Finally, in addition to approval from the Human Subjects Review Committee, all research that uses the Psychology Department Human Subject Pool, must register with the department.  Registration involves filing the names of those people who will be in contact with the subjects (e.g., primary investigators and research assistants) a means of contacting the experimenter(s), and copies of the informed consent, debriefing, and the description of the experiment that will be used for recruiting subjects from the pool.  Forms for registering with the department can be obtained in room 111 Moore. Credit for participation in research cannot be issued to subjects unless the research has been registered with the department and an official “Experiment Number” has been assigned. See information at the following webpage: http://psych.la.psu.edu/department/subjectpoolinfo.html.

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Master’s Degree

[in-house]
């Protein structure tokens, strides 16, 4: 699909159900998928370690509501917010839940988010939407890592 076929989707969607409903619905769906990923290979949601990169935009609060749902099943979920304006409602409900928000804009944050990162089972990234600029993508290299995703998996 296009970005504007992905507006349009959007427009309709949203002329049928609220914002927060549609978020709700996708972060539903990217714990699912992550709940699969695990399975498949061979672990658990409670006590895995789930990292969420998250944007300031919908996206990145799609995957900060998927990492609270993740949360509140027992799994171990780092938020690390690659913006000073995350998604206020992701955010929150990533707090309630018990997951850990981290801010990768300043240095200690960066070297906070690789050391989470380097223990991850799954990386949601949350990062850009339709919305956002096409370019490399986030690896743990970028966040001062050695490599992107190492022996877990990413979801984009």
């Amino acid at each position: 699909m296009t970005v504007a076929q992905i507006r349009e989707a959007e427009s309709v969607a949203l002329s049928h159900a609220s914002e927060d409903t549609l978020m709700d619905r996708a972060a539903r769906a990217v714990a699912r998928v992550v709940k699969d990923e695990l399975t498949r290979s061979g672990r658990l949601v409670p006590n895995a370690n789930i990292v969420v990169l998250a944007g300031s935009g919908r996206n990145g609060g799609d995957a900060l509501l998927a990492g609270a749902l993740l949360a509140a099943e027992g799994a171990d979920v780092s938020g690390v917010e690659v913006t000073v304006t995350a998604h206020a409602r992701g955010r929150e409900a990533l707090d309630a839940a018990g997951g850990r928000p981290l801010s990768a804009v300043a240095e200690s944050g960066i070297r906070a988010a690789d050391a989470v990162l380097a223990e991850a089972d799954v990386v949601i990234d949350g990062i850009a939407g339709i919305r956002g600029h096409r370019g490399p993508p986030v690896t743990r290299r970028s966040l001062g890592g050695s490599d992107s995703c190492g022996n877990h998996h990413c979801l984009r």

Although the department does not, in general, admit students for the purpose of earning only the Master's degree, the department does require that each graduate student complete a Master's degree or its equivalent to be admitted to Candidacy.  The "equivalent" option again reflects the department's commitment to flexibility in each student's program.  There is not, however, a specifically defined set of criteria that establishes what an "equivalent" must be.  As a rule, an empirically‑based published journal article (in a reputable journal in the field) on which the student is first author is often taken as an adequate equivalent.

Although a Master's degree is not required if an equivalent project is accepted by the Director of Graduate Training in concert with the student's major advisor, the vast majority of students who enter the program without having previously earned a Master's degree do complete one as part of their program.  Given that each student must do a research project regardless, it simply makes good sense that a Master's degree be obtained in the process.

Guidelines for Meeting the Master's Degree (or research equivalent) Requirements